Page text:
Many companies are of course doing business in China or are contemplating doing so. But how many are approaching the challenge in the optimal manner? How many companies have businesses in China that perform on par with their Western markets? How many new entrants will enter the market well-armed and knowledgeable of the challenges and approaches that will succeed?
On the other hand, how many are still seeking to apply their techniques proven through years of application in Western markets? How many think that their global segment or market leadership, their technology or other competencies will translate into success on the ground in China?
As yourself, “How is my company performing in the region relative to my other regions in terms of…”
• Revenue from new products
• Retention of staff
• Development of new best-practices
If you are at all like most companies we talk to and work with, your China numbers are lagging the performance of your Western regions.
In our experience this is almost always NOT related to structural factors or other nearly immovable barriers but to basic misunderstanding of cultural factors that limit business development as well as create, in many cases dramatic, underperformance in terms of a variety of internal measures.
To be sure, strategy is critically important – getting strategy right builds the foundation for success. But after strategy comes execution. At Rain8 we spend a LOT of time on strategy, but this series will focus on the fundamentals of execution that is in fact the area in which we see so many companies falling down relative to doing business in China.
Dr. Stephen Covey referred to a situation in which one finds oneself pointing fingers at others in response to a problem or failure. He advised us that before pointing fingers we should stop and examine the fact that three other of our own fingers will be pointing back toward ourselves. Let’s examine what those three fingers may be hinting at relative to the subject of success in China.
What Worked in the Past
One, we may be assuming that what has worked so well for us in the past will surely work as well in China.
Two, we may be approaching the situation with an overabundance of confidence. Relative to corporate executives, success tends to breed success. Successful executives are often offered new opportunity to incrementally grow and expand skills and capabilities. Strong and supportive management teams with a wealth of experience that they may turn to for advice or who will freely offer advice and direction also often surround them. In the case of entering such a different and challenging new market, this support may not be available as the normally supportive team may simply have little to offer in the way of experience and advice.
Three, frankly, in the West, we assume that culture is trivial, superficial and has little to do with the execution of business – in other words, “which fork to use for salad.” This is because our cultural values are deeply ingrained (as cultural values are everywhere) – so deeply ingrained that we take little notice of them. Secondly, Westerners by and large descend from a relatively uniform cultural background, therefore it is of little value spending time making ourselves more acutely aware of our cultural values.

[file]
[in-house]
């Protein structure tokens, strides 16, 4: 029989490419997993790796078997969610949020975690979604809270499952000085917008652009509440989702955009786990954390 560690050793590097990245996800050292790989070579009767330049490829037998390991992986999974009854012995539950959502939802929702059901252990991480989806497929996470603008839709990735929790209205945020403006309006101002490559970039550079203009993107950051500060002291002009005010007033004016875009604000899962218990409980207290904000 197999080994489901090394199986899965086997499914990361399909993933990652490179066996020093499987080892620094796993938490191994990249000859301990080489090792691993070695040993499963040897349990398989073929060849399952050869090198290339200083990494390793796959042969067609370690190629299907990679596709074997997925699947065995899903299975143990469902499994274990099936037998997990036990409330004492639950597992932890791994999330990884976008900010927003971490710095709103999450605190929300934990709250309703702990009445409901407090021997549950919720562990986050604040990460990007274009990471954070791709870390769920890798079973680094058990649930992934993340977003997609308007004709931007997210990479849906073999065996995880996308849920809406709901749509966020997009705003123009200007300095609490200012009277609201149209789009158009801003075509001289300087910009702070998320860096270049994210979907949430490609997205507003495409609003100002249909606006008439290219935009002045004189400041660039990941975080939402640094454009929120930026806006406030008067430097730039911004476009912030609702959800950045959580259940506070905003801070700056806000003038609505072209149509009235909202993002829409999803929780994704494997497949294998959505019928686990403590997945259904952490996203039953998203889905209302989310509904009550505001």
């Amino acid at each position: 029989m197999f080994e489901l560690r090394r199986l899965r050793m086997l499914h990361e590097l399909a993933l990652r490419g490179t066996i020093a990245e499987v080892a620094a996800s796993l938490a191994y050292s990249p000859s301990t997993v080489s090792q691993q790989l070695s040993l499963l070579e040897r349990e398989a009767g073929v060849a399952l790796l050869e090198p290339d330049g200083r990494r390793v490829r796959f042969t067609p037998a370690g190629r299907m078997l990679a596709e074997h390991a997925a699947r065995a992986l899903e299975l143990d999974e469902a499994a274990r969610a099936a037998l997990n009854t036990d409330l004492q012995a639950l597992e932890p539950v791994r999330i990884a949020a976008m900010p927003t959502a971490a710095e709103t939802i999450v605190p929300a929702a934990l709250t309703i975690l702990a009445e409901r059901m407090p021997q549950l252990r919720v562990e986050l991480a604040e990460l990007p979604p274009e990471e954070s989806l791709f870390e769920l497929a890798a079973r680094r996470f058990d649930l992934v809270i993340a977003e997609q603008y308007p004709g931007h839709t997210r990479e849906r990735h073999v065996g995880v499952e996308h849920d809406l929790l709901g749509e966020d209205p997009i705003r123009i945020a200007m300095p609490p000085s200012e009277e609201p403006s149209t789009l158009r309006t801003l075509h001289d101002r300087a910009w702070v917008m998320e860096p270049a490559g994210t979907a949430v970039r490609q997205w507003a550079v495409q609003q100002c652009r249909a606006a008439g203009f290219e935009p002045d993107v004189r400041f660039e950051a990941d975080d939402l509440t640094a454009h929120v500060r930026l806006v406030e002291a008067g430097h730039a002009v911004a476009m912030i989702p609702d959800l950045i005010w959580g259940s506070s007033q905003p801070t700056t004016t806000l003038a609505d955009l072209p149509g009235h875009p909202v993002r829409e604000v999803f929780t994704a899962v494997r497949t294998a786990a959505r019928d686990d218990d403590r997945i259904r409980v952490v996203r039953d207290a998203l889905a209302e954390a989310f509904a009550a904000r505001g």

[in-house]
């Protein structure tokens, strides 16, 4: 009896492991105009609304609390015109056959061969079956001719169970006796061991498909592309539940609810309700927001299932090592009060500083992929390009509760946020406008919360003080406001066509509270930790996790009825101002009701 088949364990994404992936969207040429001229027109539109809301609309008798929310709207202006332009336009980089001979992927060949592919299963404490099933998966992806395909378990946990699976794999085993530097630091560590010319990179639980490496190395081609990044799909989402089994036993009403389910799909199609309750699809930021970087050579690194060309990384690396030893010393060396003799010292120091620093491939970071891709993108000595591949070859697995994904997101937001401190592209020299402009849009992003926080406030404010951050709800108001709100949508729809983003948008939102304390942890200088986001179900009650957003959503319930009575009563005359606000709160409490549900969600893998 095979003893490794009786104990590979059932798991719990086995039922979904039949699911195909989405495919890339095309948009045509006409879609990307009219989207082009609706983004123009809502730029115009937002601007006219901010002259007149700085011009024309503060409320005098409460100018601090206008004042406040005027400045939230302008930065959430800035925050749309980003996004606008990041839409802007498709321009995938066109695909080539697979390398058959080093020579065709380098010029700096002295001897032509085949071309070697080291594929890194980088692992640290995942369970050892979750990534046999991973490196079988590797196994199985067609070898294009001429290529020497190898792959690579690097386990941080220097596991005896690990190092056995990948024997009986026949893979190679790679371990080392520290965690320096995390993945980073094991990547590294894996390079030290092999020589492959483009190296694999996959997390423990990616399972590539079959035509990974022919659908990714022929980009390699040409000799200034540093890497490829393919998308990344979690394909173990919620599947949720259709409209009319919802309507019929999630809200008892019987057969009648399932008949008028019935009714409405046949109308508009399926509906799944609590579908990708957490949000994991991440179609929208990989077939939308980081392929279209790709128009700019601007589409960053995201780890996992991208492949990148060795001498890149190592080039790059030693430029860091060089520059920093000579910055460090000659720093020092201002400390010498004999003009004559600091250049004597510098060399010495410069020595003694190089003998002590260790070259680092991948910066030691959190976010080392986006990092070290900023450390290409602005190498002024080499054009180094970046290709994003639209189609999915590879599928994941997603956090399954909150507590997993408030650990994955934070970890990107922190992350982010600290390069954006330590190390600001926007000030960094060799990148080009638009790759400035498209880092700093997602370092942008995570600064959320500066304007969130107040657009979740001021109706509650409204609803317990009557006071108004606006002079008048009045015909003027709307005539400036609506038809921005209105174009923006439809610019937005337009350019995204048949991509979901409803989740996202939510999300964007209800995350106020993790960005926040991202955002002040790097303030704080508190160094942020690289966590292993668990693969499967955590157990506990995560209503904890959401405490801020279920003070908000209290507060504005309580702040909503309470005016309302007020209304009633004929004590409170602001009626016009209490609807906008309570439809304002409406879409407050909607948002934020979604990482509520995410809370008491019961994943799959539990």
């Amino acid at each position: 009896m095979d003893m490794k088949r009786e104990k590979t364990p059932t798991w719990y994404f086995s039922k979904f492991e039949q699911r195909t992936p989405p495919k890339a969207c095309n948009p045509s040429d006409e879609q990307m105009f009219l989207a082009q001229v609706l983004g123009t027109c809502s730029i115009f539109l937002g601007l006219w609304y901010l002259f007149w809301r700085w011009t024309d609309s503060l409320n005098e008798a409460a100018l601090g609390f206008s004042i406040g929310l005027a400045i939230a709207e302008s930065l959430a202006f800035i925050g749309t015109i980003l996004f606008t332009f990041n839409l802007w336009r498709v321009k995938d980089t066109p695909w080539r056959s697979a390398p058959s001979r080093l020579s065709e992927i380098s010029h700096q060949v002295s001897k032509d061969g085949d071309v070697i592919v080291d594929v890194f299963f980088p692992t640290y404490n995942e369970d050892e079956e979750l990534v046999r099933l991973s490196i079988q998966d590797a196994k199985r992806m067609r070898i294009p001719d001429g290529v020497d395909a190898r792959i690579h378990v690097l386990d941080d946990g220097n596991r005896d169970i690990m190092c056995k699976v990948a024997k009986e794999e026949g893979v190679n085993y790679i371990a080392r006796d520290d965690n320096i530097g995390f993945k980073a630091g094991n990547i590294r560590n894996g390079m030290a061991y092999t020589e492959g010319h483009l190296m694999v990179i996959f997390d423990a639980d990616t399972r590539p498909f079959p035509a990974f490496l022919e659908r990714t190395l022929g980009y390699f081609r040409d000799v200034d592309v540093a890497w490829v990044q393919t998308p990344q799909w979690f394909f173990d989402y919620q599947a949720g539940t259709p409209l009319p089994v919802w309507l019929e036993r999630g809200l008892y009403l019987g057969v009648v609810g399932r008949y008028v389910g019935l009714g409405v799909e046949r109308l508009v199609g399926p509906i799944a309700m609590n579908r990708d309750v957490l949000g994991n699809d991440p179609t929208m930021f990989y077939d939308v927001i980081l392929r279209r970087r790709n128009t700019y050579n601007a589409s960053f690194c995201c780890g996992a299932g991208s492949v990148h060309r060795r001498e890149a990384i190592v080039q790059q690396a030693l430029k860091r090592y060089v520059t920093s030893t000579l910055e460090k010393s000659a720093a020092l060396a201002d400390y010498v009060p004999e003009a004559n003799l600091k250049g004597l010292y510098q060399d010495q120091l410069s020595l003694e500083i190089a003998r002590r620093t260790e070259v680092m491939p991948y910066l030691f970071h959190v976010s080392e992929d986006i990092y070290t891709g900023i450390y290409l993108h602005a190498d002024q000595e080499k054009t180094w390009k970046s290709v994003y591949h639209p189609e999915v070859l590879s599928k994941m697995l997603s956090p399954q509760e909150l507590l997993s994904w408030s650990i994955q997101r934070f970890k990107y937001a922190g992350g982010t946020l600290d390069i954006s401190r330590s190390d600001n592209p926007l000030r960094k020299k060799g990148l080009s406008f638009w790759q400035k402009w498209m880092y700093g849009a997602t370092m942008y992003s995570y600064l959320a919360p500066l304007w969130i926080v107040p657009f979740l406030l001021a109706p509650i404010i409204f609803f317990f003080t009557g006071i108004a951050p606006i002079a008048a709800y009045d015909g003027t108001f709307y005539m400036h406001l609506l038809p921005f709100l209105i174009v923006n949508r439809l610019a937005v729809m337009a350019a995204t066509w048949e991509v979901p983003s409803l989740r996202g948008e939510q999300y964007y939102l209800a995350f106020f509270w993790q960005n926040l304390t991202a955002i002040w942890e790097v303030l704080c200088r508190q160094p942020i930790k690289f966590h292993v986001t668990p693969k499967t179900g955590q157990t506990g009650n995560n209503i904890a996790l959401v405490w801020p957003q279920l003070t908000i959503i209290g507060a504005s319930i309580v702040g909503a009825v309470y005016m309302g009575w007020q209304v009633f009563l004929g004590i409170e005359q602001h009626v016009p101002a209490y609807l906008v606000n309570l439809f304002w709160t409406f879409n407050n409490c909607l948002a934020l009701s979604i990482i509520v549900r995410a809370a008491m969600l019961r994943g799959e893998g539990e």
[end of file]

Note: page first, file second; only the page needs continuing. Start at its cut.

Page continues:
The lessons from these three points are that first, what has worked so well for us in Western business environments does NOT work well at all in MANY regards in China. This means quite simply we must develop fundamentally new approaches that WILL work.
Second, we must cast off overconfidence in our own abilities developed through experience in Western markets and recognize that we are operating in a fundamentally new environment and very often one in which we lack the experience and advice of our management teams. Much as a soldier finding himself surrounded and alone deep in enemy territory, we must become acutely aware of our new surroundings, reading tiny signals and accurately interpreting them to ensure our survival.
Third, culture matters. Culture influences and, in fact, controls nearly ALL of people’s significant behaviors and communications. Lou Gerstner, former chairman and CEO of IBM, was quoted in 2002 in Business Week as saying, “Culture isn’t part of the game – it is the game”.
Chinese culture is SIGNIFICANTLY different from Western culture. This difference is because China has been for millennia geographically isolated from the West by long overland and sea routes and for centuries by Chinese government policy.
A final note…This series will be primarily about understanding cultural differences and how to optimize both business development and internal management of operations in China in view of the profound cultural differences. The cultural root we speak of dates to around 500BC and is referred to as Confucian culture (named after the developer of this school of thought, Confucius). So rather than referring to Chinese culture, I’ll refer to Confucian culture and in some cases make specific reference to “Chinese culture” or “China” where the points apply most appropriately to China. Much of the cultural heritage of Korea and Japan (and to a certain significant extent extending southward into SE Asia including, for example, Taiwan, Thailand, Vietnam, and so on) is Confucian, therefore much of what is discussed can be applied almost equally as well in these regions.
In Parts 2-4 of this series we’ll explore Confucian history and elements including discussions of guanxi and mianzi. In Part 5 – I’ll attempt to bring these background elements into practical application, while in Part 6, I’ll discuss management staffing.
Read the Series: CHINA: Cultural Insights for Business Success
CEO | Rain8 Group LLC
Managing Partner | CHC Couture Hospitality Concept